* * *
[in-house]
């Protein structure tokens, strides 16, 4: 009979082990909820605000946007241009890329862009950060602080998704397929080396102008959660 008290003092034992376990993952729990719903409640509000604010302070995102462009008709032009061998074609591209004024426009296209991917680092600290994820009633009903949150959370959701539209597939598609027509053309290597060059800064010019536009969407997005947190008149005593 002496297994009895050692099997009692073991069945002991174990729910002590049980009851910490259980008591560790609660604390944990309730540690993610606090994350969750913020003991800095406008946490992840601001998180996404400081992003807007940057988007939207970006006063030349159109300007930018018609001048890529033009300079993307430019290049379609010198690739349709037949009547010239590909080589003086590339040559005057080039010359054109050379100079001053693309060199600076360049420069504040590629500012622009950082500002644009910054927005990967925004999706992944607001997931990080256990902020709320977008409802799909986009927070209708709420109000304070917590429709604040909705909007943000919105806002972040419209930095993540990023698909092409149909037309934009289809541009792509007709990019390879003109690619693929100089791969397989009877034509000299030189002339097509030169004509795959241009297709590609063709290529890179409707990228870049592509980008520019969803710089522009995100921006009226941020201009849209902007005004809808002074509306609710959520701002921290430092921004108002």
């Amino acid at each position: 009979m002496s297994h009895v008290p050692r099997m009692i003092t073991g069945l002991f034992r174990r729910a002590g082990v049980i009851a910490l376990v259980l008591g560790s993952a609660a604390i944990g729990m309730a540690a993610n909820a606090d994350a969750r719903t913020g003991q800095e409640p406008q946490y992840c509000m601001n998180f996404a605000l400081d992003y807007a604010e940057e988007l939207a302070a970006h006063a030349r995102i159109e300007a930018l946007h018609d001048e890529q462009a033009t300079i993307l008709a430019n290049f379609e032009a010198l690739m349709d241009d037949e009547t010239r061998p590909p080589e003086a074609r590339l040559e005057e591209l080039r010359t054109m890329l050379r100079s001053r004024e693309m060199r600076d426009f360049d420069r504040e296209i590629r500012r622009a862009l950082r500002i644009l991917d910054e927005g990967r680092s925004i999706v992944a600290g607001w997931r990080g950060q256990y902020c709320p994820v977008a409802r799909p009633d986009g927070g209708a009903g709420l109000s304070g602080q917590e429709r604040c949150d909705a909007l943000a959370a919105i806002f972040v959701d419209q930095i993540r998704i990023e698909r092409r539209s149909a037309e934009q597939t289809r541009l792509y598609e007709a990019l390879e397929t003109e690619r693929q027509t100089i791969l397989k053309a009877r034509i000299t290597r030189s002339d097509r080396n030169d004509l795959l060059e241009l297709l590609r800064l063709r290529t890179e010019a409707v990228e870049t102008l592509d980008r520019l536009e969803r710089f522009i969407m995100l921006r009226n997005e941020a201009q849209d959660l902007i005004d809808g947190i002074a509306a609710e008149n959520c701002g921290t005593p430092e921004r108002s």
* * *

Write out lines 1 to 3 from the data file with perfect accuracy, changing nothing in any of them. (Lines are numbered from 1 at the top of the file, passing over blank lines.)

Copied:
[in-house]
């Protein structure tokens, strides 16, 4: 009979082990909820605000946007241009890329862009950060602080998704397929080396102008959660 008290003092034992376990993952729990719903409640509000604010302070995102462009008709032009061998074609591209004024426009296209991917680092600290994820009633009903949150959370959701539209597939598609027509053309290597060059800064010019536009969407997005947190008149005593 002496297994009895050692099997009692073991069945002991174990729910002590049980009851910490259980008591560790609660604390944990309730540690993610606090994350969750913020003991800095406008946490992840601001998180996404400081992003807007940057988007939207970006006063030349159109300007930018018609001048890529033009300079993307430019290049379609010198690739349709037949009547010239590909080589003086590339040559005057080039010359054109050379100079001053693309060199600076360049420069504040590629500012622009950082500002644009910054927005990967925004999706992944607001997931990080256990902020709320977008409802799909986009927070209708709420109000304070917590429709604040909705909007943000919105806002972040419209930095993540990023698909092409149909037309934009289809541009792509007709990019390879003109690619693929100089791969397989009877034509000299030189002339097509030169004509795959241009297709590609063709290529890179409707990228870049592509980008520019969803710089522009995100921006009226941020201009849209902007005004809808002074509306609710959520701002921290430092921004108002």
């Amino acid at each position: 009979m002496s297994h009895v008290p050692r099997m009692i003092t073991g069945l002991f034992r174990r729910a002590g082990v049980i009851a910490l376990v259980l008591g560790s993952a609660a604390i944990g729990m309730a540690a993610n909820a606090d994350a969750r719903t913020g003991q800095e409640p406008q946490y992840c509000m601001n998180f996404a605000l400081d992003y807007a604010e940057e988007l939207a302070a970006h006063a030349r995102i159109e300007a930018l946007h018609d001048e890529q462009a033009t300079i993307l008709a430019n290049f379609e032009a010198l690739m349709d241009d037949e009547t010239r061998p590909p080589e003086a074609r590339l040559e005057e591209l080039r010359t054109m890329l050379r100079s001053r004024e693309m060199r600076d426009f360049d420069r504040e296209i590629r500012r622009a862009l950082r500002i644009l991917d910054e927005g990967r680092s925004i999706v992944a600290g607001w997931r990080g950060q256990y902020c709320p994820v977008a409802r799909p009633d986009g927070g209708a009903g709420l109000s304070g602080q917590e429709r604040c949150d909705a909007l943000a959370a919105i806002f972040v959701d419209q930095i993540r998704i990023e698909r092409r539209s149909a037309e934009q597939t289809r541009l792509y598609e007709a990019l390879e397929t003109e690619r693929q027509t100089i791969l397989k053309a009877r034509i000299t290597r030189s002339d097509r080396n030169d004509l795959l060059e241009l297709l590609r800064l063709r290529t890179e010019a409707v990228e870049t102008l592509d980008r520019l536009e969803r710089f522009i969407m995100l921006r009226n997005e941020a201009q849209d959660l902007i005004d809808g947190i002074a509306a609710e008149n959520c701002g921290t005593p430092e921004r108002s």